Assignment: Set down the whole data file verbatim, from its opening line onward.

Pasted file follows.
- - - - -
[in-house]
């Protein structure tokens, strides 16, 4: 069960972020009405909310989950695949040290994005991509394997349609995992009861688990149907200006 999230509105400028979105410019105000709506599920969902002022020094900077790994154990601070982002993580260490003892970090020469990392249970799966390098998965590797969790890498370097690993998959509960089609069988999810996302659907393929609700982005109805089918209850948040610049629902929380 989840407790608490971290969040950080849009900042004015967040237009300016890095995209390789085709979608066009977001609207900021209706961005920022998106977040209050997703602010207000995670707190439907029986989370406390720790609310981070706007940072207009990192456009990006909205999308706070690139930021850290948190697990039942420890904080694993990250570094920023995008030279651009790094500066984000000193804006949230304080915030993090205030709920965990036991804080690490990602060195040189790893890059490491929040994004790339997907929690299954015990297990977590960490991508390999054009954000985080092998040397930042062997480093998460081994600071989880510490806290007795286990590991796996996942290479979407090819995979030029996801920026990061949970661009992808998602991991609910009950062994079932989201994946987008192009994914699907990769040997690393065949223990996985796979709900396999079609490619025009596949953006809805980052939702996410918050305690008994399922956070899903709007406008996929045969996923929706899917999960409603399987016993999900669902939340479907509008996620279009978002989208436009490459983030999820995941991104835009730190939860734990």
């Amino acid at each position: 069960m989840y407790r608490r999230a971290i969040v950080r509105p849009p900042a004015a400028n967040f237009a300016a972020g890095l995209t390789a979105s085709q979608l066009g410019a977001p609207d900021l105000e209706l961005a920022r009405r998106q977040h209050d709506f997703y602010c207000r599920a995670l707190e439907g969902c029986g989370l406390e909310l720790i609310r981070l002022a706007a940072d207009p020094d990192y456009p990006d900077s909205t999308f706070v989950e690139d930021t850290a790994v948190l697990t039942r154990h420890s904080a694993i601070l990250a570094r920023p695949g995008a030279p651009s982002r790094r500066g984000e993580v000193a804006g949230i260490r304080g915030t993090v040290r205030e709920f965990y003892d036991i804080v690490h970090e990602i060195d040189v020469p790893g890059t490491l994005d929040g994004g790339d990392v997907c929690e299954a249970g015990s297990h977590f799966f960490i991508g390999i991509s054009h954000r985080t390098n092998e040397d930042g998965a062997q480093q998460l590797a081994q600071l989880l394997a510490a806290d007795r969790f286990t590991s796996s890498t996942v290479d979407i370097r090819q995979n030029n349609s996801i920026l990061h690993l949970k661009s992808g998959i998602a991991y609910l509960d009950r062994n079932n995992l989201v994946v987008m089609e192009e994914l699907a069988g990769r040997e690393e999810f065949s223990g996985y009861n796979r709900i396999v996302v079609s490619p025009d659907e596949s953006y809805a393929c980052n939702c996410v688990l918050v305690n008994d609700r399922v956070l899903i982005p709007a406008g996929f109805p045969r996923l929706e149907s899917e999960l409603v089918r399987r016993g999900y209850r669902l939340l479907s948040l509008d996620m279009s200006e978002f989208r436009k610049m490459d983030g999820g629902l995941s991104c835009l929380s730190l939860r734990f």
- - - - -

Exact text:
[in-house]
């Protein structure tokens, strides 16, 4: 069960972020009405909310989950695949040290994005991509394997349609995992009861688990149907200006 999230509105400028979105410019105000709506599920969902002022020094900077790994154990601070982002993580260490003892970090020469990392249970799966390098998965590797969790890498370097690993998959509960089609069988999810996302659907393929609700982005109805089918209850948040610049629902929380 989840407790608490971290969040950080849009900042004015967040237009300016890095995209390789085709979608066009977001609207900021209706961005920022998106977040209050997703602010207000995670707190439907029986989370406390720790609310981070706007940072207009990192456009990006909205999308706070690139930021850290948190697990039942420890904080694993990250570094920023995008030279651009790094500066984000000193804006949230304080915030993090205030709920965990036991804080690490990602060195040189790893890059490491929040994004790339997907929690299954015990297990977590960490991508390999054009954000985080092998040397930042062997480093998460081994600071989880510490806290007795286990590991796996996942290479979407090819995979030029996801920026990061949970661009992808998602991991609910009950062994079932989201994946987008192009994914699907990769040997690393065949223990996985796979709900396999079609490619025009596949953006809805980052939702996410918050305690008994399922956070899903709007406008996929045969996923929706899917999960409603399987016993999900669902939340479907509008996620279009978002989208436009490459983030999820995941991104835009730190939860734990």
């Amino acid at each position: 069960m989840y407790r608490r999230a971290i969040v950080r509105p849009p900042a004015a400028n967040f237009a300016a972020g890095l995209t390789a979105s085709q979608l066009g410019a977001p609207d900021l105000e209706l961005a920022r009405r998106q977040h209050d709506f997703y602010c207000r599920a995670l707190e439907g969902c029986g989370l406390e909310l720790i609310r981070l002022a706007a940072d207009p020094d990192y456009p990006d900077s909205t999308f706070v989950e690139d930021t850290a790994v948190l697990t039942r154990h420890s904080a694993i601070l990250a570094r920023p695949g995008a030279p651009s982002r790094r500066g984000e993580v000193a804006g949230i260490r304080g915030t993090v040290r205030e709920f965990y003892d036991i804080v690490h970090e990602i060195d040189v020469p790893g890059t490491l994005d929040g994004g790339d990392v997907c929690e299954a249970g015990s297990h977590f799966f960490i991508g390999i991509s054009h954000r985080t390098n092998e040397d930042g998965a062997q480093q998460l590797a081994q600071l989880l394997a510490a806290d007795r969790f286990t590991s796996s890498t996942v290479d979407i370097r090819q995979n030029n349609s996801i920026l990061h690993l949970k661009s992808g998959i998602a991991y609910l509960d009950r062994n079932n995992l989201v994946v987008m089609e192009e994914l699907a069988g990769r040997e690393e999810f065949s223990g996985y009861n796979r709900i396999v996302v079609s490619p025009d659907e596949s953006y809805a393929c980052n939702c996410v688990l918050v305690n008994d609700r399922v956070l899903i982005p709007a406008g996929f109805p045969r996923l929706e149907s899917e999960l409603v089918r399987r016993g999900y209850r669902l939340l479907s948040l509008d996620m279009s200006e978002f989208r436009k610049m490459d983030g999820g629902l995941s991104c835009l929380s730190l939860r734990f």